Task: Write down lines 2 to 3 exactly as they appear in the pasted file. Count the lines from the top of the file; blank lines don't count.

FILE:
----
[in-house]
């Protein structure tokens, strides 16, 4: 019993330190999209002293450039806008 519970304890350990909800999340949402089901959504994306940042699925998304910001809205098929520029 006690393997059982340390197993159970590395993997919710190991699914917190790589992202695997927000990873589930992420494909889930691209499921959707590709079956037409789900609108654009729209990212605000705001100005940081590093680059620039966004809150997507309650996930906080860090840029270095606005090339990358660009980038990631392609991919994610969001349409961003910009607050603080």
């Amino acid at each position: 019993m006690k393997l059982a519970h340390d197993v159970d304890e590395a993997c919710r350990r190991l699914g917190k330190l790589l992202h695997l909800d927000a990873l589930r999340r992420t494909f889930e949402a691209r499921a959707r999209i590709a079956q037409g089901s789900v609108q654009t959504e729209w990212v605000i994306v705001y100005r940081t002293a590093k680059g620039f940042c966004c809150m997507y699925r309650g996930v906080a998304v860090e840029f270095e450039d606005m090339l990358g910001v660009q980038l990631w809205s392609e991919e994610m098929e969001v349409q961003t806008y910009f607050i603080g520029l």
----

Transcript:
């Protein structure tokens, strides 16, 4: 019993330190999209002293450039806008 519970304890350990909800999340949402089901959504994306940042699925998304910001809205098929520029 006690393997059982340390197993159970590395993997919710190991699914917190790589992202695997927000990873589930992420494909889930691209499921959707590709079956037409789900609108654009729209990212605000705001100005940081590093680059620039966004809150997507309650996930906080860090840029270095606005090339990358660009980038990631392609991919994610969001349409961003910009607050603080």
């Amino acid at each position: 019993m006690k393997l059982a519970h340390d197993v159970d304890e590395a993997c919710r350990r190991l699914g917190k330190l790589l992202h695997l909800d927000a990873l589930r999340r992420t494909f889930e949402a691209r499921a959707r999209i590709a079956q037409g089901s789900v609108q654009t959504e729209w990212v605000i994306v705001y100005r940081t002293a590093k680059g620039f940042c966004c809150m997507y699925r309650g996930v906080a998304v860090e840029f270095e450039d606005m090339l990358g910001v660009q980038l990631w809205s392609e991919e994610m098929e969001v349409q961003t806008y910009f607050i603080g520029l």